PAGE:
Bankruptcy can be a valuable tool to stop a lawsuit. It depends, of course, on what kind of bankruptcy you file and if your debts are dischargeable or nondischargeable. Many people file what is called a preemptive bankruptcy where they file after being sued by a creditor but before a judgment is actually entered against them. Other times filing a bankruptcy after a judgment has entered is the only option. You may need to figure out if you are still liable for the judgment that was entered against you and also see if the debt is nondischargeable in a bankruptcy proceeding. These kinds of debts include things like student loans, criminal fines and alimony/child support.
Just filing a bankruptcy and getting a discharge won’t be able to help you in a judgment if your creditor lien has attach to your assets, but you may be able to do a lien avoidance action to remove the judgment lien from the property. These kinds of actins are very fact specific and you need to consult with an experienced bankruptcy lawyer to determine is this is even possible in your situation. There are conditions you’ll have to meet in order to be able to qualify for a lien avoidance. Most of the time though your bankruptcy filing will stop a pending lawsuit against you. It can wipe out a wage garnishment order and remove your obligation to re-pay the debt.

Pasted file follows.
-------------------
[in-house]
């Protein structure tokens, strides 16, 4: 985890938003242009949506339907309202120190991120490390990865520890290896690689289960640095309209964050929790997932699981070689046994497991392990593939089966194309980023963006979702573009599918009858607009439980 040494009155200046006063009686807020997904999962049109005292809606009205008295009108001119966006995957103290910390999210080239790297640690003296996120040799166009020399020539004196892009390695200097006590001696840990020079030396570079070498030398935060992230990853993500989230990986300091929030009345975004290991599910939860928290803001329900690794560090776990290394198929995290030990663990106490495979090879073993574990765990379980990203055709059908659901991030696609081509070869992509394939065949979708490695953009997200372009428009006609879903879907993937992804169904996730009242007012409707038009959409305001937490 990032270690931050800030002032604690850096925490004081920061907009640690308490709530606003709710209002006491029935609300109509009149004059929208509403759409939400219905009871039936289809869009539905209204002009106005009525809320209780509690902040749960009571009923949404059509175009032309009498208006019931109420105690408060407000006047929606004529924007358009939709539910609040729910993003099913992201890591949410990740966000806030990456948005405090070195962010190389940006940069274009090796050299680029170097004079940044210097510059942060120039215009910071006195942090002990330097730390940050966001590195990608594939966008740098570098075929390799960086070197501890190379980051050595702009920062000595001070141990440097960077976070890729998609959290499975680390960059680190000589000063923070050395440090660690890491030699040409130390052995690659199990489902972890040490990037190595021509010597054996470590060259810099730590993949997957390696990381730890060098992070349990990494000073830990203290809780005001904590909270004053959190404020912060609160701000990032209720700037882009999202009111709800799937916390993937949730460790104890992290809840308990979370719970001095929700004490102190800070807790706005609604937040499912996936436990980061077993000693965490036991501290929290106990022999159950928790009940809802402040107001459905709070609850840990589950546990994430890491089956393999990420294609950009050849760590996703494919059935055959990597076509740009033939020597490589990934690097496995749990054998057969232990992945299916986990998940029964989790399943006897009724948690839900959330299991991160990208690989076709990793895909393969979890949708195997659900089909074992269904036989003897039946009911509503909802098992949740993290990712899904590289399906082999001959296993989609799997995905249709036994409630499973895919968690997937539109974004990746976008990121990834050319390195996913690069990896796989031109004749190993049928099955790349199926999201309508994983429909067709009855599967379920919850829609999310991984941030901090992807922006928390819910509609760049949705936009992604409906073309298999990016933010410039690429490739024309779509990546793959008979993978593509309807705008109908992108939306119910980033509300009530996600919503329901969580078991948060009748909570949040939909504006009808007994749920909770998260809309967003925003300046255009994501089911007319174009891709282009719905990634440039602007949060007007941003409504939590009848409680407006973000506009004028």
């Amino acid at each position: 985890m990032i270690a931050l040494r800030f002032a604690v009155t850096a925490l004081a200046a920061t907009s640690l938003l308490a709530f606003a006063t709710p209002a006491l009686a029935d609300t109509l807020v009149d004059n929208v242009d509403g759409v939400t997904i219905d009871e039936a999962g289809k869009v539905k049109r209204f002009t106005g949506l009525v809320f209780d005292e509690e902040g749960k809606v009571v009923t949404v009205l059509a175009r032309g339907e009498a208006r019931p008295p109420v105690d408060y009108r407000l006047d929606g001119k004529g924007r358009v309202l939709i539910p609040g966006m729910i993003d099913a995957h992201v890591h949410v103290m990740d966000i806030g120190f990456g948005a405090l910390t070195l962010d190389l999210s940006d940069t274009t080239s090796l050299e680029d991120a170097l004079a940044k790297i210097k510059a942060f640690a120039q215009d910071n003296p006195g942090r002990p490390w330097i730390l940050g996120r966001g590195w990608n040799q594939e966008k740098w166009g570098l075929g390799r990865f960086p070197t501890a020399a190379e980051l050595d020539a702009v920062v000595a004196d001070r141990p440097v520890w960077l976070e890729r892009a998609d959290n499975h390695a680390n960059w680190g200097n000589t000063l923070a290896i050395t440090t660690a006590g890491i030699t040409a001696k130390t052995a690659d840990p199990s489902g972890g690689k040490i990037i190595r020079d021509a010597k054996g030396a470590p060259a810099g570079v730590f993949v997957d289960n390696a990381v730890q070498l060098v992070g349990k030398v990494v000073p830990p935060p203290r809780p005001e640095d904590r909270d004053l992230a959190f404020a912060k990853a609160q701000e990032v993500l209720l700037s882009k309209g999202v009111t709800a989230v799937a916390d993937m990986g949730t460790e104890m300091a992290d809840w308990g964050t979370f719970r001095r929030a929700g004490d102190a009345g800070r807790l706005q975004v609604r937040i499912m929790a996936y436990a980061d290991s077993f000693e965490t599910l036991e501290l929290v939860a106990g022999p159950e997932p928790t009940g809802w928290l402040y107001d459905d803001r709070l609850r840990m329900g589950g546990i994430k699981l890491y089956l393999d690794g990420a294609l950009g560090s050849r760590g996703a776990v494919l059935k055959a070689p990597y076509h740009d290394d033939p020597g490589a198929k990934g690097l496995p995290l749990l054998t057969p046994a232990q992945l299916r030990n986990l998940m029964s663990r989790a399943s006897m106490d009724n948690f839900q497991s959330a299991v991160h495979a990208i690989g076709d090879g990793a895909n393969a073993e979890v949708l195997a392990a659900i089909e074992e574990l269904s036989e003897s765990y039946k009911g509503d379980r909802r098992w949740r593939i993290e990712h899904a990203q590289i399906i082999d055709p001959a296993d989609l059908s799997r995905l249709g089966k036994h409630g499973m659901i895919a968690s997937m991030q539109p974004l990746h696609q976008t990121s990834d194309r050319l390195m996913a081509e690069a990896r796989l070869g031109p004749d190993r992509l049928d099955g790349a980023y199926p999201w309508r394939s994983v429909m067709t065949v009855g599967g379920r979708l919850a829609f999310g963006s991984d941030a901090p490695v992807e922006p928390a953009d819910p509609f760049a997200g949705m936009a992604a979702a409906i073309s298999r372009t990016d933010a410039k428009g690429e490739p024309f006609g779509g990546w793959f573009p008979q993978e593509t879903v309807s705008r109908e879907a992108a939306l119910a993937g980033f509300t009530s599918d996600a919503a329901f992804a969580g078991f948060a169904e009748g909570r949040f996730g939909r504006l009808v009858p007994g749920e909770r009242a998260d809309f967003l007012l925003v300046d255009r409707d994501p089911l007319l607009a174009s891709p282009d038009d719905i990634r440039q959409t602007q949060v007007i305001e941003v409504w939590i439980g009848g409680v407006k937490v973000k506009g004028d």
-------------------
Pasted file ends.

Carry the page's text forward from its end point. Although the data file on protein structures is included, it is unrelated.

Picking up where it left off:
If you are being sued bankruptcy can stop the lawsuit and discharge the debt. The automatic stay that occurs after filing for bankruptcy will stop the lawsuit. However, some lawsuits can continue after the bankruptcy is closed or if the creditor petitions that the automatic stay be lifted. In order to know if a bankruptcy will stop you from being sued you should contact an experienced bankruptcy lawyer and set up an appointment in Utah call the Law Office of Douglas Barrett at 801-221-9911.